Senator Arlen Specter (R-PA) published a detailed opinion column in the New York Review of Books today, proposing "legislation to keep the courts open to suits filed against several major telephone companies that allegedly facilitated the Bush administration's warrantless wiretapping program."
While telecom immunity legislation passed Congress last year, EFF's litigation against the telecommunications giants remains pending before the Court, as Judge Vaughn Walker considers whether the controversial legislation is constitutional. Senator Specter's bill "would substitute the government as defendant in place of the telephone companies."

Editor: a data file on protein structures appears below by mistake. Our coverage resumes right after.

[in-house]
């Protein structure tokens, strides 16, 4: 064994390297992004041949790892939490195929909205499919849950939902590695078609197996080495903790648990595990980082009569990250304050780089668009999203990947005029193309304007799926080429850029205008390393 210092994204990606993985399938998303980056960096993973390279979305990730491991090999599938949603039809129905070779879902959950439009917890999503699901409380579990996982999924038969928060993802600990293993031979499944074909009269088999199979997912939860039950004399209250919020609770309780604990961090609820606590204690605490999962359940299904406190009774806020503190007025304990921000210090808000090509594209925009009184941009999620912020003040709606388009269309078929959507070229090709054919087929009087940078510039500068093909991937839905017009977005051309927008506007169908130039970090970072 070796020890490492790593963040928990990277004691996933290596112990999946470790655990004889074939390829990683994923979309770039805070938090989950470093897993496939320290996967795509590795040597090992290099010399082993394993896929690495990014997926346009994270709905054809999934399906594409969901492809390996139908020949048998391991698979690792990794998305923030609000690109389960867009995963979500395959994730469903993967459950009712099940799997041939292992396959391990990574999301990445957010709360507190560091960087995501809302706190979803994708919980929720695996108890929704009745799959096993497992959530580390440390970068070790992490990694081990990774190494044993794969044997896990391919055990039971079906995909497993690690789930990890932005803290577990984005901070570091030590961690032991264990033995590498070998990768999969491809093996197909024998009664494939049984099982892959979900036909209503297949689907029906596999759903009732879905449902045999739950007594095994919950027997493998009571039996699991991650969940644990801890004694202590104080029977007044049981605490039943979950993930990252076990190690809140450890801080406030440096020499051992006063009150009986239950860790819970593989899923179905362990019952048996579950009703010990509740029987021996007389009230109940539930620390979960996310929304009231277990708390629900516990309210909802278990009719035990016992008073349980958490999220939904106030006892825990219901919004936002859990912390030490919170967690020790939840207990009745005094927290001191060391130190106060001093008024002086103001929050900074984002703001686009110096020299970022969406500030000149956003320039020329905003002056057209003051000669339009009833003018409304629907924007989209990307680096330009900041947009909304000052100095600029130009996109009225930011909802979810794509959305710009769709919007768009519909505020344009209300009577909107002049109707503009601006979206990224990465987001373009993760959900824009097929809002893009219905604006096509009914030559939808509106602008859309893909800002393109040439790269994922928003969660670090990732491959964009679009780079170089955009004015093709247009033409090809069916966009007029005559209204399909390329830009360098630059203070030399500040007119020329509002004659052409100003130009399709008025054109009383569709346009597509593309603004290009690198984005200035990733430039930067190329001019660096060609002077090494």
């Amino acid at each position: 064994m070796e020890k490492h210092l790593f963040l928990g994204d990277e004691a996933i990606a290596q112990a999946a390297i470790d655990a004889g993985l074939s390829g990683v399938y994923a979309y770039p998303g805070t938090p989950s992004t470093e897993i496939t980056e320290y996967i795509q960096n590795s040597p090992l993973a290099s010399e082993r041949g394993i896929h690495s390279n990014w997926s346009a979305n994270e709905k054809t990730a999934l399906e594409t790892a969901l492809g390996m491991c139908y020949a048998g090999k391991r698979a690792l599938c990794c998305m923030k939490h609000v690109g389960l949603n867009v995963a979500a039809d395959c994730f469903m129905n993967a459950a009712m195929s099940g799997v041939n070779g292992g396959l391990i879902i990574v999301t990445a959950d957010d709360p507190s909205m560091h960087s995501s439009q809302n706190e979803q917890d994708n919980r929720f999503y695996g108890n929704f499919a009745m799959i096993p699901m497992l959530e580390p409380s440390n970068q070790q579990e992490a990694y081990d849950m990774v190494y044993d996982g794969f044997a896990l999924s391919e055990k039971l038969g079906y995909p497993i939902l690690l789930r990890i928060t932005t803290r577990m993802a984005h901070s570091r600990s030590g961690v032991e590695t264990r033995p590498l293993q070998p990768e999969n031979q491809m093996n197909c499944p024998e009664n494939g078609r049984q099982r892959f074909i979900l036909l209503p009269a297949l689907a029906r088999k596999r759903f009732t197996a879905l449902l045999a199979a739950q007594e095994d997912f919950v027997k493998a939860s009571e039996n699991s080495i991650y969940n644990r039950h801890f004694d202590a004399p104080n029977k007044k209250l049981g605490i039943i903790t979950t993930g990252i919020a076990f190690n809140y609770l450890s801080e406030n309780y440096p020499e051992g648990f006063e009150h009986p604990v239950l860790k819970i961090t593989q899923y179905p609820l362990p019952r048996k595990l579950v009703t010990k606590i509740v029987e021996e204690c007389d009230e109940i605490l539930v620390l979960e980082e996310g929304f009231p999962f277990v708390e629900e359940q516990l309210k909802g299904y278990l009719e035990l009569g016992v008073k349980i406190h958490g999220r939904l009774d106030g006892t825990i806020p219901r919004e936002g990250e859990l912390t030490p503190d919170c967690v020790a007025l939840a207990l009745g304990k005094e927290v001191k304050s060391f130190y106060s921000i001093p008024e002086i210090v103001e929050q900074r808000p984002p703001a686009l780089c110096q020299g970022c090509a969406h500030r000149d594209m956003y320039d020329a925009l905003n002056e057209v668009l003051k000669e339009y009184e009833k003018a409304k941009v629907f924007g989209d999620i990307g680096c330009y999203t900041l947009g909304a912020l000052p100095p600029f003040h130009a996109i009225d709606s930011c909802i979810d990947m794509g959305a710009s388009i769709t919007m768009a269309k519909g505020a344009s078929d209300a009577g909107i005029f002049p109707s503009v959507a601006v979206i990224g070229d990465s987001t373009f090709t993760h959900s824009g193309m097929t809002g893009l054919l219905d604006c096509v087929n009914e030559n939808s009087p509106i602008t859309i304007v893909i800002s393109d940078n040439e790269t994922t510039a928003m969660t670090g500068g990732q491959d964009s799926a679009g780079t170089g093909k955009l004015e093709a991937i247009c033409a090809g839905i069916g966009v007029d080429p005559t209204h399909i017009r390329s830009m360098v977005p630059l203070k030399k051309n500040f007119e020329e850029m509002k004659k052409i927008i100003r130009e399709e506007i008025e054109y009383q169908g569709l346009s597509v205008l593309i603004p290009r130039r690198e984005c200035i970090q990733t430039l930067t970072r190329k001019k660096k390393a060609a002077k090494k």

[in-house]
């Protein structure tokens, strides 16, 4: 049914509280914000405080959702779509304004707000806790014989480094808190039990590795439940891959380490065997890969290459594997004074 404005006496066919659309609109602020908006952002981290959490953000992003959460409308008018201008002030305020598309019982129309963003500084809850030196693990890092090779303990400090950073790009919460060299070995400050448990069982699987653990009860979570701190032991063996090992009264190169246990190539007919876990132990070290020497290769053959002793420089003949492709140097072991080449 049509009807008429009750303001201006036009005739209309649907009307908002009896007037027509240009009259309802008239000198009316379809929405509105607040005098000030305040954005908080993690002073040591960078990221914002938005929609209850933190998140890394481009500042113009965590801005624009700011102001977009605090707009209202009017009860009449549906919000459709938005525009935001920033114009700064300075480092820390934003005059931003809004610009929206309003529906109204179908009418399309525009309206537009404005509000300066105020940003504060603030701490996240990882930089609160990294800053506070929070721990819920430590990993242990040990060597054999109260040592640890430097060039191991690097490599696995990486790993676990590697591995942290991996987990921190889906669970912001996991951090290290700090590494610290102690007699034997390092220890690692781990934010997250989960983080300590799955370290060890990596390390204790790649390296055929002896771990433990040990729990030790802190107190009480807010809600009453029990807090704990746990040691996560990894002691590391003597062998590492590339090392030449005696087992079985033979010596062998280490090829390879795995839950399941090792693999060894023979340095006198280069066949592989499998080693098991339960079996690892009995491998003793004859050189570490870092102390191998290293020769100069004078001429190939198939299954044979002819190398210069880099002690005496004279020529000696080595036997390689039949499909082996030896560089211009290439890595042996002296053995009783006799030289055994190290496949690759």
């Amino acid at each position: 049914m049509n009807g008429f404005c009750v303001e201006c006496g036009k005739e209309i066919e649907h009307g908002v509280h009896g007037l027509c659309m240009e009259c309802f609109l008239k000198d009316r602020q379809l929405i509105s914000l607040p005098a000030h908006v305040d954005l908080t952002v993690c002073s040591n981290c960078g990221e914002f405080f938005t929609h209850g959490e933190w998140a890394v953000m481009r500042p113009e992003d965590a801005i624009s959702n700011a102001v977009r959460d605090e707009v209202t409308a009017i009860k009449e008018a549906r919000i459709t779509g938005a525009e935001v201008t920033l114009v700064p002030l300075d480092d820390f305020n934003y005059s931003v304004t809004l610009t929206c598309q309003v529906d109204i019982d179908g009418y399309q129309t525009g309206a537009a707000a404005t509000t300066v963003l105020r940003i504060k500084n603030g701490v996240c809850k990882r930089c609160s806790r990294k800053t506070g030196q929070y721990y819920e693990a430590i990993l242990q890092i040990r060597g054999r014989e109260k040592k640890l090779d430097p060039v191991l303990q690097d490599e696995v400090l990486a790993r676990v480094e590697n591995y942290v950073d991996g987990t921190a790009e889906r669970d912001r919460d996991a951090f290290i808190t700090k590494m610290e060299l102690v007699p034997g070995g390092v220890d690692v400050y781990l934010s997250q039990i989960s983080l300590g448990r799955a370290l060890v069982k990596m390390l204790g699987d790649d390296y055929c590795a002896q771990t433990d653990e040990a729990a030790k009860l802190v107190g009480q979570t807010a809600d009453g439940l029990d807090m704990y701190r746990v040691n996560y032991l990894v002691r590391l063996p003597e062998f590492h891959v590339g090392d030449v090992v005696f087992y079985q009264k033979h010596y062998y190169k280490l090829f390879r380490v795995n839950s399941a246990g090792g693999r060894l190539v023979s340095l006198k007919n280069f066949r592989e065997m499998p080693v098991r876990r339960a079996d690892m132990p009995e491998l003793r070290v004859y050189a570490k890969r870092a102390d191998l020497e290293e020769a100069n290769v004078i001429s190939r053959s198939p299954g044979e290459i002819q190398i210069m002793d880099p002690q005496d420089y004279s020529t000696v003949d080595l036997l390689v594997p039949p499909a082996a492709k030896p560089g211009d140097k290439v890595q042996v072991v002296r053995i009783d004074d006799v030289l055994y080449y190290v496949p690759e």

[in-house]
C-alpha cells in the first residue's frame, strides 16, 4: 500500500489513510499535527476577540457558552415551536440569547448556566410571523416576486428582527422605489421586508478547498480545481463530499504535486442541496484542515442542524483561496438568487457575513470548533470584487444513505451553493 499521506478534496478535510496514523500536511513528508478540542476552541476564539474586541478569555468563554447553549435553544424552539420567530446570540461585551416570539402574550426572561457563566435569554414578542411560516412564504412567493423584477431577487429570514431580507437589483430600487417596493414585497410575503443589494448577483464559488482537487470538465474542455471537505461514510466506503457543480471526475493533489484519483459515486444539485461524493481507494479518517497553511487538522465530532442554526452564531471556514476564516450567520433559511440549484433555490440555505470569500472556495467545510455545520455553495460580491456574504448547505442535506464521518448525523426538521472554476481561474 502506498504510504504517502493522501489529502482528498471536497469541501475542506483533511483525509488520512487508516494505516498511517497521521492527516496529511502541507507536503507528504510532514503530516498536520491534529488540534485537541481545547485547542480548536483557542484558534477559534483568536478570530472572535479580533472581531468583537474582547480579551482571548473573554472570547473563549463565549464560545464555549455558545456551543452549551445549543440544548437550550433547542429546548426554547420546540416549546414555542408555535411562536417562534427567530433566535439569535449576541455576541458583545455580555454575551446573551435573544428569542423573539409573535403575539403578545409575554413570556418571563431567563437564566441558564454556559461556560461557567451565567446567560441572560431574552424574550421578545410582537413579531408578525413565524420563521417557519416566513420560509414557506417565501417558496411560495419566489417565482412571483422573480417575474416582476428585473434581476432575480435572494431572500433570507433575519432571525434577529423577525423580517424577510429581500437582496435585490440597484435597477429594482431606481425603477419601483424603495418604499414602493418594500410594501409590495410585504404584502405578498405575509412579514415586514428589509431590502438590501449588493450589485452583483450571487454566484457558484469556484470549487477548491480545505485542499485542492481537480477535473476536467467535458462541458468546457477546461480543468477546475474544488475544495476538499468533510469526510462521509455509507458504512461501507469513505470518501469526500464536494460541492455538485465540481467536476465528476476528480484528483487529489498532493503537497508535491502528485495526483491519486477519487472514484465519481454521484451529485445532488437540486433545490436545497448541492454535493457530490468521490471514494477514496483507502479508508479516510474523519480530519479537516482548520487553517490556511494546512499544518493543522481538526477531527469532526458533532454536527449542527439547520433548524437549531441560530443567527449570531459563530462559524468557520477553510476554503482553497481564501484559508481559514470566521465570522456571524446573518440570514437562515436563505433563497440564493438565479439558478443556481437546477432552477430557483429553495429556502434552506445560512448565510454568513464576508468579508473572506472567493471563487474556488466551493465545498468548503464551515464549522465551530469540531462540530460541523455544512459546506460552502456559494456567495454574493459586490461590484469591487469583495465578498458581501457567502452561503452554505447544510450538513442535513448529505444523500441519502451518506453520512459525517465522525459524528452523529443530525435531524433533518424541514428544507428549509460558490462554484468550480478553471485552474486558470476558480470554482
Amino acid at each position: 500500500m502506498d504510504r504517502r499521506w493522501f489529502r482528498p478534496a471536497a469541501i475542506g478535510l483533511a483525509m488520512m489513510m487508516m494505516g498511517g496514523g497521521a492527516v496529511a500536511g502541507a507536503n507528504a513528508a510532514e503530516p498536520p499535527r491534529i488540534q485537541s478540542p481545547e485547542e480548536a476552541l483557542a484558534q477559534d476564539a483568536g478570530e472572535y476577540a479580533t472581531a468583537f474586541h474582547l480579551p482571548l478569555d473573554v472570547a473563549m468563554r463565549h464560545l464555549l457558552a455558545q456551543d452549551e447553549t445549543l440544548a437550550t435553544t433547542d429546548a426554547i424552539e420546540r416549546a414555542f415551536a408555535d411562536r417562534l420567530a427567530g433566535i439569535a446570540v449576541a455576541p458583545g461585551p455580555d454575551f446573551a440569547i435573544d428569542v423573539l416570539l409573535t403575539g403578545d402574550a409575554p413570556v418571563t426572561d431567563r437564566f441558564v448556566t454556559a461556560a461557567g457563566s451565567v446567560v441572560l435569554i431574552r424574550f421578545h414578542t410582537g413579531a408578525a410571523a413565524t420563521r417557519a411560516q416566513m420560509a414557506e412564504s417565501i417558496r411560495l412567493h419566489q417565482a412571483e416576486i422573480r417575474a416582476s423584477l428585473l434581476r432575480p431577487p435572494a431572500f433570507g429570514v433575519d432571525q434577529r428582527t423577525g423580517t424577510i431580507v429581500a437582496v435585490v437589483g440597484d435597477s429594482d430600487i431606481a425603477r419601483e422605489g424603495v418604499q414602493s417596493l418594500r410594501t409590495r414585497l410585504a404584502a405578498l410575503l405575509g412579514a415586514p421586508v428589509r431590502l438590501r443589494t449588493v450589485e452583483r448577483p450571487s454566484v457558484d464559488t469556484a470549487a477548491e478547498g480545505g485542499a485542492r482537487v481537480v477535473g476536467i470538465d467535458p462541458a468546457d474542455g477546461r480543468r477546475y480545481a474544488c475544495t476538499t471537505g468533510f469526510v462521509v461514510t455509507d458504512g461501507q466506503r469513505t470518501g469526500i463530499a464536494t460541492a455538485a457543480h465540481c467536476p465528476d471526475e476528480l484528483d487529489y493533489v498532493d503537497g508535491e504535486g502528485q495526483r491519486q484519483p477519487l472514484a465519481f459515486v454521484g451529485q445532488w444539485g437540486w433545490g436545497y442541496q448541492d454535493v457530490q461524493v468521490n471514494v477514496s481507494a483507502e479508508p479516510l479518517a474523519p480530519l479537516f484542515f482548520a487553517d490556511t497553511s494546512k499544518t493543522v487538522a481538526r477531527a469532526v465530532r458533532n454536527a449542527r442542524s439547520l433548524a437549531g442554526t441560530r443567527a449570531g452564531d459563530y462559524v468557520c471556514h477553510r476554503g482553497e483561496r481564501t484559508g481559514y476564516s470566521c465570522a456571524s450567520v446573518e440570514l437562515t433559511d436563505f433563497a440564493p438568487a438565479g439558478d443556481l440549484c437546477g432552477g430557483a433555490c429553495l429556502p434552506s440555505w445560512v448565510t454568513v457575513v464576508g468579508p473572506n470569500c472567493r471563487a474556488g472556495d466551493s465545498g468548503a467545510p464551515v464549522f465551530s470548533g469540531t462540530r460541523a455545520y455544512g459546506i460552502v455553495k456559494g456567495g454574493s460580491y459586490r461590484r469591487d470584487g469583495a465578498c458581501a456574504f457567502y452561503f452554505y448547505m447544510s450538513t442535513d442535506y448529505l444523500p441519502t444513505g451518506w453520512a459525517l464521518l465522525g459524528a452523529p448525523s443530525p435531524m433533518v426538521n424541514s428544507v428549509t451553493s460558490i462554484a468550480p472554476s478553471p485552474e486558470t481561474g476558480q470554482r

Senator Specter would also allow the Supreme Court to review "the constitutionality of the warrantless wiretapping program authorized by President Bush after September 11." As the Pennsylvanian Republican noted, the "new administration has reasserted the 'state secrets' privilege to block lawsuits challenging controversial policies like warrantless wiretapping." Indeed, the Obama Administration has taken Bush's arguments further.
A simple repeal of the telecom immunity would be better than Specter's substitution proposal. Nevertheless, a real substitution bill (including a waiver of the controversial sovereign immunity arguments raised the the Jewel litigation) would be an important step forward in redressing the violation of the rights of millions of ordinary Americans. We look forward to reading the proposed legislation, and appreciate that Congress is asserting its critical role as a check on executive powers.